Copyright, like abortion, is one of those issues that is pretty pointless to debate online. Most people have entrenched positions and refuse to accept the validity of opposing views which may come from a different perspective. However every couple of years I end up reading something that draws me into making a comment online. This year it was the post Scott Adams' Pointy Haired Views On Copyright by Mike over at TechDirt in response to Scott Adams's post Is Copyright Violation Stealing?. I tend to avoid TechDirt because I find the writing particularly poor, full of monotonous arguments and specious generalizations. The article Scott Adams' Pointy Haired Views On Copyright is no exception, I felt dumber after reading the article.

Thanks to the Mike's article I've decided to write this rant on how to avoid sounding like a 15 year old high off the fact he can download the latest Billboard Top 100 hits off of The Pirate Bay without coughing up $15 for a CD when talking about copyright on your favorite message board or "social news" site.

Lots of folks who debate copyright on the Web are familiar with the Copyright Clause of the U.S. Constitution

Article I, Section 8, Clause 8 of the U.S. Constitution, also known as the Copyright Clause, gives Congress the power to enact statutes To promote the Progress of Science and useful Arts, by securing for limited Times to Authors and Inventors the exclusive Right to their respective Writings and Discoveries.

Lots of folks throw this statement around but never really internalize what it means. A key purpose of giving authors and other content creators exclusive rights to their intellectual property is to enable them to be rewarded financially from their works for some time before allowing these creations to become "owned" by society. This is supposed to be an incentive that enables the creation of a professional class of content creators and thus benefits society by increasing the number and quality of copyrighted works as well as creating a market/economy around copyrighted works.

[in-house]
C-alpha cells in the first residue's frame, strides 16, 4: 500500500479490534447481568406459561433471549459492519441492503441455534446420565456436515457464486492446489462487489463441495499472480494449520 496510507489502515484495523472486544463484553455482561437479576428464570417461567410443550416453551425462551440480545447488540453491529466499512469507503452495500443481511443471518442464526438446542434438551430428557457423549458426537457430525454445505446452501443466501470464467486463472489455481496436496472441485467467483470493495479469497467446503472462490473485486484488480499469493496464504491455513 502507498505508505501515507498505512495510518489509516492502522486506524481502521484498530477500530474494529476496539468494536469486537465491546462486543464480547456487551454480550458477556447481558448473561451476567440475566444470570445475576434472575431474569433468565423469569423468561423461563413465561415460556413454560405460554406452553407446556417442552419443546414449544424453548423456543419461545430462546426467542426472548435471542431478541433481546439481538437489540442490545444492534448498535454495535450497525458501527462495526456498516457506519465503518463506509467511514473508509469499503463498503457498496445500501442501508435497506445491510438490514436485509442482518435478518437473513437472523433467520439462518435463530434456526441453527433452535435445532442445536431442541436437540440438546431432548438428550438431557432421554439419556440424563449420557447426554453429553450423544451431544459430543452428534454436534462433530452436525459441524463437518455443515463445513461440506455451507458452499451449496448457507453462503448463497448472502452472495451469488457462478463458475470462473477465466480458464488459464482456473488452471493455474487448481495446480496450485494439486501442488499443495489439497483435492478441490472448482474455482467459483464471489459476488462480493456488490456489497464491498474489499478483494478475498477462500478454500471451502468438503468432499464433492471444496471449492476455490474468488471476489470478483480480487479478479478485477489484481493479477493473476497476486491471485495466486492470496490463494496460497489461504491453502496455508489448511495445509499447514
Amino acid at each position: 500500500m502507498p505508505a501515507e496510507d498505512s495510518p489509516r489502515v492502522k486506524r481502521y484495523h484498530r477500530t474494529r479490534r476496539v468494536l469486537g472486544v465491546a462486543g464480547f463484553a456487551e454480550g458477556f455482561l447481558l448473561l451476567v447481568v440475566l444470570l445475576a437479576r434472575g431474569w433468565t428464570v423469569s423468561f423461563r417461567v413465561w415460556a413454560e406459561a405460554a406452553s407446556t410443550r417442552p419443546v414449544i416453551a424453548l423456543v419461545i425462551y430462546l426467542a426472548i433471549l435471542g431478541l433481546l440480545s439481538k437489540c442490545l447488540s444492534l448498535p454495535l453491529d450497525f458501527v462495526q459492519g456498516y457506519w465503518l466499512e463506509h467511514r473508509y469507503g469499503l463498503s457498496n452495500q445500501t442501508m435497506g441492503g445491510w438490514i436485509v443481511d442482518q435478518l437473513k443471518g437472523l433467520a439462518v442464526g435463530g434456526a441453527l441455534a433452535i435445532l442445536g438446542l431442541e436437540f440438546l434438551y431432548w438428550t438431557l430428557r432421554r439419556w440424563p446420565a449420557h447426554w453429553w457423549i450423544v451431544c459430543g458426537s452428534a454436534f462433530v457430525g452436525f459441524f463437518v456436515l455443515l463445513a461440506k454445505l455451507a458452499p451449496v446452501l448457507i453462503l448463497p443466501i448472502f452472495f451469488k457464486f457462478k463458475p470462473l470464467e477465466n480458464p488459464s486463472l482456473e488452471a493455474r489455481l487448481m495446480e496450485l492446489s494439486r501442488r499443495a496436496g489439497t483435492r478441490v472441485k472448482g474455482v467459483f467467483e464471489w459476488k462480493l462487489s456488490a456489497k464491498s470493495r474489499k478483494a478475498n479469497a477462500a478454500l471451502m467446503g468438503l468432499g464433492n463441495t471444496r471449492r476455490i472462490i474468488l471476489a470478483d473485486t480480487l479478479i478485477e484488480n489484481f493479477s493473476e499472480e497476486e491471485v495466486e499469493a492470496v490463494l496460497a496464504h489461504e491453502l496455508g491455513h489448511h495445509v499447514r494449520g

Most arguments against copyright laws are directly or indirectly an attempt to challenge the existence or benefits afforded the professional class of content creators. It should be noted that professionals dominate practically all areas of content creation (i.e. professionally created content is most popular or most valuable) even when you consider newer areas of content creation that have shown up in the past decade or so. For example, if you look at the Technorati Top 100 Most Popular Blogs you will notice that a media format that was popularized by amateurs now has its most popular content (i.e. of interest to the most members of the society) being content that is created by people who make their living directly or indirectly from blogging.

Now lets look at some of the anti-copyright arguments that are common on TechDirt which are mentioned or alluded to in the linked article, Scott Adams' Pointy Haired Views On Copyright

  1. Giving Away Intellectual Property for Free is Free Advertising: It's only free advertising if there is something of even more value that the content creator can sell. In many cases, this simply isn't the case. And trying to apply that rule uniformly is as foolish as trying to point out that since companies like Microsoft and IBM give away free T-shirts with corporate logos as a form of advertising then Nike and Abercrombie & Fitch should do so as well. What's good for the goose isn't necessarily good for the gander.